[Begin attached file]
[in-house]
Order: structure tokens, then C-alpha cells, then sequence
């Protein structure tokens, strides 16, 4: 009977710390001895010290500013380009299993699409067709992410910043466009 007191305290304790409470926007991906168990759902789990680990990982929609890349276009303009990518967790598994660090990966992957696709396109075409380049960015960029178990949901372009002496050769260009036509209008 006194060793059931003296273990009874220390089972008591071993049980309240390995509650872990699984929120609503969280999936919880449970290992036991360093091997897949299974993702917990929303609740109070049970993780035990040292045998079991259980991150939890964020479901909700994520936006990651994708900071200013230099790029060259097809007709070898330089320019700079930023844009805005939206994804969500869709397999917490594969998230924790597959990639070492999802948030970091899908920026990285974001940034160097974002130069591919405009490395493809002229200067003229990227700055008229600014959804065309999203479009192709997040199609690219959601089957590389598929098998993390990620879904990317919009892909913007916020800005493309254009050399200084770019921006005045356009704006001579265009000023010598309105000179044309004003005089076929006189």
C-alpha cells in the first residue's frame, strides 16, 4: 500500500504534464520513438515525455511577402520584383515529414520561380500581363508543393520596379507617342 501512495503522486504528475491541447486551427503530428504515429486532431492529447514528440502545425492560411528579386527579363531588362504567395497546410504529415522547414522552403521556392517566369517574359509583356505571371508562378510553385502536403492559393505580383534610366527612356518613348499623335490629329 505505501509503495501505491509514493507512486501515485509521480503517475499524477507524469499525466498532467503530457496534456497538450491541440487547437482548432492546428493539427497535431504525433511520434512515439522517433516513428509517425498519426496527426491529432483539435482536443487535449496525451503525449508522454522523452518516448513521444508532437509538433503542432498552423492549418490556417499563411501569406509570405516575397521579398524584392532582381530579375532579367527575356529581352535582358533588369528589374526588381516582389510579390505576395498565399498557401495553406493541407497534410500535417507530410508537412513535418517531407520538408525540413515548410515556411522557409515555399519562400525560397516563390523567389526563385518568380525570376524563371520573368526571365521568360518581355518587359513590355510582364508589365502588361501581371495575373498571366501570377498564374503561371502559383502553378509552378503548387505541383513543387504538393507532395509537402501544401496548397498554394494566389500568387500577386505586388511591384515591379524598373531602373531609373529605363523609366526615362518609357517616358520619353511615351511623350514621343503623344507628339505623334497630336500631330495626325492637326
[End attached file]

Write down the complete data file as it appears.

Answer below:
[in-house]
Order: structure tokens, then C-alpha cells, then sequence
């Protein structure tokens, strides 16, 4: 009977710390001895010290500013380009299993699409067709992410910043466009 007191305290304790409470926007991906168990759902789990680990990982929609890349276009303009990518967790598994660090990966992957696709396109075409380049960015960029178990949901372009002496050769260009036509209008 006194060793059931003296273990009874220390089972008591071993049980309240390995509650872990699984929120609503969280999936919880449970290992036991360093091997897949299974993702917990929303609740109070049970993780035990040292045998079991259980991150939890964020479901909700994520936006990651994708900071200013230099790029060259097809007709070898330089320019700079930023844009805005939206994804969500869709397999917490594969998230924790597959990639070492999802948030970091899908920026990285974001940034160097974002130069591919405009490395493809002229200067003229990227700055008229600014959804065309999203479009192709997040199609690219959601089957590389598929098998993390990620879904990317919009892909913007916020800005493309254009050399200084770019921006005045356009704006001579265009000023010598309105000179044309004003005089076929006189």
C-alpha cells in the first residue's frame, strides 16, 4: 500500500504534464520513438515525455511577402520584383515529414520561380500581363508543393520596379507617342 501512495503522486504528475491541447486551427503530428504515429486532431492529447514528440502545425492560411528579386527579363531588362504567395497546410504529415522547414522552403521556392517566369517574359509583356505571371508562378510553385502536403492559393505580383534610366527612356518613348499623335490629329 505505501509503495501505491509514493507512486501515485509521480503517475499524477507524469499525466498532467503530457496534456497538450491541440487547437482548432492546428493539427497535431504525433511520434512515439522517433516513428509517425498519426496527426491529432483539435482536443487535449496525451503525449508522454522523452518516448513521444508532437509538433503542432498552423492549418490556417499563411501569406509570405516575397521579398524584392532582381530579375532579367527575356529581352535582358533588369528589374526588381516582389510579390505576395498565399498557401495553406493541407497534410500535417507530410508537412513535418517531407520538408525540413515548410515556411522557409515555399519562400525560397516563390523567389526563385518568380525570376524563371520573368526571365521568360518581355518587359513590355510582364508589365502588361501581371495575373498571366501570377498564374503561371502559383502553378509552378503548387505541383513543387504538393507532395509537402501544401496548397498554394494566389500568387500577386505586388511591384515591379524598373531602373531609373529605363523609366526615362518609357517616358520619353511615351511623350514621343503623344507628339505623334497630336500631330495626325492637326